What happened instead is that lucrative recording contracts, record sales and instant fame for the chosen few became the incentive for creating the music. Many artists continued to speak the truth of their own life experiences, but increasing numbers of posers simply channeled horrible thoughts and hateful words into their rhymes to feed into the gangster rap machine. Dr. Dre has admitted that he at one time tried to write rhymes without describing women as “Bitches and Hos”, but he just couldn’t find the inspiration. As he returned to the use of those terms, he influenced a generation of Black children to do the same. Black mothers, sisters, aunts and daughters all got branded and diminished in stature because of the American music industry’s profit motive. The words ‘virture’ and ‘Black female’ so infrequently occur in the same sentence that when Robert Sylvester (R. Kelly) is accused of abusing scores of underage females, it is often Black females themselves who vigorously defend him. I don’t believe that R. Kelly and Dr. Dre or their product are representative of all rap and hip hop music, it’s that the community embraced them and amplified their message without shutting down the hatred inherent in their words and behavior. We needed Don Imus to use those words before we examined what they really mean in popular culture.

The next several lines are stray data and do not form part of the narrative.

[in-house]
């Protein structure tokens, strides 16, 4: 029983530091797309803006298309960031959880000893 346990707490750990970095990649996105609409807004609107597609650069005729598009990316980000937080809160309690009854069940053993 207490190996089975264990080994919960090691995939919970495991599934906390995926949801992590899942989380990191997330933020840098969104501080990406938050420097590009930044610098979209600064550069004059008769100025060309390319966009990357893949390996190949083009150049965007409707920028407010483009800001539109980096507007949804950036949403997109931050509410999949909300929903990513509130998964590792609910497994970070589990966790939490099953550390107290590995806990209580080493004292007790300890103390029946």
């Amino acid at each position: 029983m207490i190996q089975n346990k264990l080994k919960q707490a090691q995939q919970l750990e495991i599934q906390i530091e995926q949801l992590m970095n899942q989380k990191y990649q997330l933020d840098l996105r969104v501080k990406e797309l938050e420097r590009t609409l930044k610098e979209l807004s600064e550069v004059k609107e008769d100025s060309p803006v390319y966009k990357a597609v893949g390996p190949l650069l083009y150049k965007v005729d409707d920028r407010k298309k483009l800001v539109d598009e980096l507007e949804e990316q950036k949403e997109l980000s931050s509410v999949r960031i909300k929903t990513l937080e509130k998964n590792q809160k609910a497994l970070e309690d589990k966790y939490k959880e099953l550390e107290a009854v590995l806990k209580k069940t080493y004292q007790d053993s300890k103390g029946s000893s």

Music has an influential relationship to the soul and the psyche of the listener. Just as listening to the blues can make us feel melancholy, listening to gangster rap can subliminally fill us with rage. The frequent ‘beefs’ between artists are proof of that. On the other hand, the music I heard last night and the dances that interpreted it made me feel uplifted. I was encouraged to see that hip hop and rap have not killed our children’s souls, but that young people are adaptive and able to make life-affirming choices about the complex challenges they face in the future.

Really Rush?

Rush, we know you’re appealing to the right wing fringe, and that you long ago opted out of the ranks of the objective and the credible, but your hysterical, desperate rant laying the mortagage and financial crisis at the feet of Barack Obama, Jeremiah Wright, William Ayers and ACORN is incendiary and irresponsible.